Flahive: From Saturday morning to 2AM.

I’m sure you would’ve addressed the sexual politics of the ‘80s anyway, but did the #MeToo movement empower you in the way you dealt with it in season two?

Flahive: I think it definitely emboldened us to go further with our storytelling. I think that our story of a bunch of girls making a girl where there are a bunch of men in charge, both creatively and then at a network level, it felt like a really natural story to tell and we knew we wanted to tell it. It felt of the time, but I think what was happening in our present moment definitely helped fuel us in our storytelling.

Mensch: In fact, I think the #MeToo stuff was not very surprising to anyone sitting in the writers room because our shared stories as women were very much reflective of some of the same behaviors. So it was also one of those movements that was no surprise to us but still exciting that it was happening.

Will some people miss the “prep” vs. “prepare” joke?

Mensch: For sure, yes. We agree. We put it in there because it tickled us so much but we agree with you that people might miss it.

I love that you don’t explain it.

Mensch: Nope, we loved it so much.

Flahive: Thank you for noticing. That’s our first hint that it may be noticeable.

It took me a second but I got it.

Mensch: That’s one of our sleeper jokes.

Flahive: We’ll wait for it.

Since breakdancing is so ‘80s, did you really want to work it in this season?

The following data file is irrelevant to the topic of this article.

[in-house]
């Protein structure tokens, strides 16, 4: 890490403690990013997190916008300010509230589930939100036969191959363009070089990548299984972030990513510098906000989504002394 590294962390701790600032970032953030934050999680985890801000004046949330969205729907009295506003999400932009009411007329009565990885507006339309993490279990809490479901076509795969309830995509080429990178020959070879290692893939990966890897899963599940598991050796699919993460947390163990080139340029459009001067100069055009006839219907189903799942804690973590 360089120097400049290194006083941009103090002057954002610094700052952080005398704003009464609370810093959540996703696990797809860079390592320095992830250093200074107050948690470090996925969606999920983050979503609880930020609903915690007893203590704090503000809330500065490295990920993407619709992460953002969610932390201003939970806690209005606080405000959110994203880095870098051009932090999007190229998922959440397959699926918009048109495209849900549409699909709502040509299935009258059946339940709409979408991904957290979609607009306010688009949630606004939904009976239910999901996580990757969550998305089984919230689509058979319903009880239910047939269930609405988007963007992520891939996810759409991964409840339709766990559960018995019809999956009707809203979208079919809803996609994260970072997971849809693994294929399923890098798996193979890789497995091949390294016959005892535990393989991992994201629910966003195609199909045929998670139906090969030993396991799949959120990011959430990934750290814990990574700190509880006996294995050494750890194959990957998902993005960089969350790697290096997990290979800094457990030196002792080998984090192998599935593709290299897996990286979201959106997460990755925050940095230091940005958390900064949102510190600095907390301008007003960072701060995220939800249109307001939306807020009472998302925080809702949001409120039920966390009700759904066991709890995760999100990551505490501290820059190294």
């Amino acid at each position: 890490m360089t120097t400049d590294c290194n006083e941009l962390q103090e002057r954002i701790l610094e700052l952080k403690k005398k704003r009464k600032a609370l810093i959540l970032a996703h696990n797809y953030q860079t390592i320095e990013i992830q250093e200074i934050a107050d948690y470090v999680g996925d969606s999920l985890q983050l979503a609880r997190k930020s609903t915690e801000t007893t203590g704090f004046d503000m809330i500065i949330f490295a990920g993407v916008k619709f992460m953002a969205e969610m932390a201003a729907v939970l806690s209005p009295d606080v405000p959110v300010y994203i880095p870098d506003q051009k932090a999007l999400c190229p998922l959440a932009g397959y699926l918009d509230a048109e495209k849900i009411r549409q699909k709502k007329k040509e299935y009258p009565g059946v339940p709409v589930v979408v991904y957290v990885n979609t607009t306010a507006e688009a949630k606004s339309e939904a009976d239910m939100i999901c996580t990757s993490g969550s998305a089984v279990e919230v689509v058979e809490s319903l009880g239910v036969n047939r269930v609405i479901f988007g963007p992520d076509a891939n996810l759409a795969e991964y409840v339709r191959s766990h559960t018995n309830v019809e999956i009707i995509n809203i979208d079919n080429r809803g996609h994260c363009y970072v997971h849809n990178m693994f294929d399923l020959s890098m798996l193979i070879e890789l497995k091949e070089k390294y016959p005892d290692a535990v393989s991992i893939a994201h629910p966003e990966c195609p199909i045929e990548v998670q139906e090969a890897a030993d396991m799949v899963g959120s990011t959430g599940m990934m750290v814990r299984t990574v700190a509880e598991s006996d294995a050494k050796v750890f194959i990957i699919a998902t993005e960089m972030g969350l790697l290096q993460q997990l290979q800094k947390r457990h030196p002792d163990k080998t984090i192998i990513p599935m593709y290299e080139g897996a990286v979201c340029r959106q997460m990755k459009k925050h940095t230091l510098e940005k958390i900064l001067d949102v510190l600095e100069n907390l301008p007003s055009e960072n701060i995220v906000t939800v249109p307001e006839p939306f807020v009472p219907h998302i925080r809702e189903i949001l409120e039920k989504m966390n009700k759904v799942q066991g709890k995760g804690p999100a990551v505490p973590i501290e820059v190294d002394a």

Flahive:  I watched a lot of White Nights and Girls Just Wanna Have Fun. Breakin’ was a big one. A sequence where somebody learns a dance and then that dance happens felt really important to be included in season two creatively in terms of an homage to things that make me happy about these scenes.

Is dance choreography significantly different than wrestling choreography?

Mensch: Yeah, we have to get a very different choreographer.

Flahive: A whole different person.

Mensch: We have a wrestling choreographer and this time we had to bring in a dance choreographer.

Flahive: There’s a little less room for injury in the dance choreography maybe.

Mensch: And I think that you’re less holding your partner and their life being in your hands throughout the dance, than it is in wrestling.

Were you able to spend a lot more time with Tamme’ this season? 

Flahive: I think season one we went purposely very, very slow in our storytelling and wanted you to get the sense of the team and really the focus was at its core Ruth and Debbie. And I think now that we told the story of the girls learning how to wrestle and you have a handle on who everybody is, the idea that we can actually follow Debbie and Tamme for an episode felt incredibly exciting to us.

Mensch: And season one, we knew they were the two ones but they didn’t really interact in season one. So it felt like a huge opportunity to both have to work on a wrestling match together and just parallel their lives in different portraits of motherhood as there are many portraits of motherhood both in our writers room and in the world. So it’s exciting to pick two different one.

Continue Reading Liz Flahive and Carly Mensch Interview >>

Pages: 1 2 3Next page

Cool Posts From Around the Web: